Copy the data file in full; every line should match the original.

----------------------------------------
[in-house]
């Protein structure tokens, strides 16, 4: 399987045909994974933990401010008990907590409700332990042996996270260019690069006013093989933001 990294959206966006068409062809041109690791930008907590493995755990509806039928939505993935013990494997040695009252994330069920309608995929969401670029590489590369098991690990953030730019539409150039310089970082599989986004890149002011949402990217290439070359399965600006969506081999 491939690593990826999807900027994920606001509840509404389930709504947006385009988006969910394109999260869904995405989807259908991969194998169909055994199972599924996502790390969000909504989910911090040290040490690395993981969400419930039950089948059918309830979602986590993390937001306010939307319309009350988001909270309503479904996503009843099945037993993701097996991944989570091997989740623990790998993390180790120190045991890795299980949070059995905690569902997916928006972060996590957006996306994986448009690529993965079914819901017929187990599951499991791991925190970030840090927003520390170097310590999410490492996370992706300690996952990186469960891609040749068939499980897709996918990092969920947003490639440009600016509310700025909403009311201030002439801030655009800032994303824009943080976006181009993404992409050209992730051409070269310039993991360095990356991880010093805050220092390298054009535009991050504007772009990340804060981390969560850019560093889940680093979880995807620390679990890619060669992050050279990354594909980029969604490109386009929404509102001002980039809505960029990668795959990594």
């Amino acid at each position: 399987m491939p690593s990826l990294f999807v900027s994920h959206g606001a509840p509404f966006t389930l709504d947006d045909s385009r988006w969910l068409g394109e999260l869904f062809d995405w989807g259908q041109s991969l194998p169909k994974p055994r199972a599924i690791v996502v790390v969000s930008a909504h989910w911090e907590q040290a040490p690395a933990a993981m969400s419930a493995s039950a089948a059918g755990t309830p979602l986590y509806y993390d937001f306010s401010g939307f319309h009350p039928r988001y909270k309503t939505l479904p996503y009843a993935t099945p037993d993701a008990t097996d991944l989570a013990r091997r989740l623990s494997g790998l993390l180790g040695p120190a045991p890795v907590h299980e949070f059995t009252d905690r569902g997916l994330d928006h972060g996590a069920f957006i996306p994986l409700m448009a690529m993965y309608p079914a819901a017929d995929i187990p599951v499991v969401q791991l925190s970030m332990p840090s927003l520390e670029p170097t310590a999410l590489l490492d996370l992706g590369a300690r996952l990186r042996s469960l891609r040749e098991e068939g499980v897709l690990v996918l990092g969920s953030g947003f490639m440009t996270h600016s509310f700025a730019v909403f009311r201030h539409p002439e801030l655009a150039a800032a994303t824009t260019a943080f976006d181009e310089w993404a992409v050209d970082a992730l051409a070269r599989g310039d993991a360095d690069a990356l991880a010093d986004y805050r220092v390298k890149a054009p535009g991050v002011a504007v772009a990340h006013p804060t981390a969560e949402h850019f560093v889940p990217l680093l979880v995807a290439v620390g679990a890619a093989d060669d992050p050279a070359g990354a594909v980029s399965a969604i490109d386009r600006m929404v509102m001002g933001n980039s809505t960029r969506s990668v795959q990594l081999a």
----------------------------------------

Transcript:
[in-house]
């Protein structure tokens, strides 16, 4: 399987045909994974933990401010008990907590409700332990042996996270260019690069006013093989933001 990294959206966006068409062809041109690791930008907590493995755990509806039928939505993935013990494997040695009252994330069920309608995929969401670029590489590369098991690990953030730019539409150039310089970082599989986004890149002011949402990217290439070359399965600006969506081999 491939690593990826999807900027994920606001509840509404389930709504947006385009988006969910394109999260869904995405989807259908991969194998169909055994199972599924996502790390969000909504989910911090040290040490690395993981969400419930039950089948059918309830979602986590993390937001306010939307319309009350988001909270309503479904996503009843099945037993993701097996991944989570091997989740623990790998993390180790120190045991890795299980949070059995905690569902997916928006972060996590957006996306994986448009690529993965079914819901017929187990599951499991791991925190970030840090927003520390170097310590999410490492996370992706300690996952990186469960891609040749068939499980897709996918990092969920947003490639440009600016509310700025909403009311201030002439801030655009800032994303824009943080976006181009993404992409050209992730051409070269310039993991360095990356991880010093805050220092390298054009535009991050504007772009990340804060981390969560850019560093889940680093979880995807620390679990890619060669992050050279990354594909980029969604490109386009929404509102001002980039809505960029990668795959990594």
């Amino acid at each position: 399987m491939p690593s990826l990294f999807v900027s994920h959206g606001a509840p509404f966006t389930l709504d947006d045909s385009r988006w969910l068409g394109e999260l869904f062809d995405w989807g259908q041109s991969l194998p169909k994974p055994r199972a599924i690791v996502v790390v969000s930008a909504h989910w911090e907590q040290a040490p690395a933990a993981m969400s419930a493995s039950a089948a059918g755990t309830p979602l986590y509806y993390d937001f306010s401010g939307f319309h009350p039928r988001y909270k309503t939505l479904p996503y009843a993935t099945p037993d993701a008990t097996d991944l989570a013990r091997r989740l623990s494997g790998l993390l180790g040695p120190a045991p890795v907590h299980e949070f059995t009252d905690r569902g997916l994330d928006h972060g996590a069920f957006i996306p994986l409700m448009a690529m993965y309608p079914a819901a017929d995929i187990p599951v499991v969401q791991l925190s970030m332990p840090s927003l520390e670029p170097t310590a999410l590489l490492d996370l992706g590369a300690r996952l990186r042996s469960l891609r040749e098991e068939g499980v897709l690990v996918l990092g969920s953030g947003f490639m440009t996270h600016s509310f700025a730019v909403f009311r201030h539409p002439e801030l655009a150039a800032a994303t824009t260019a943080f976006d181009e310089w993404a992409v050209d970082a992730l051409a070269r599989g310039d993991a360095d690069a990356l991880a010093d986004y805050r220092v390298k890149a054009p535009g991050v002011a504007v772009a990340h006013p804060t981390a969560e949402h850019f560093v889940p990217l680093l979880v995807a290439v620390g679990a890619a093989d060669d992050p050279a070359g990354a594909v980029s399965a969604i490109d386009r600006m929404v509102m001002g933001n980039s809505t960029r969506s990668v795959q990594l081999a």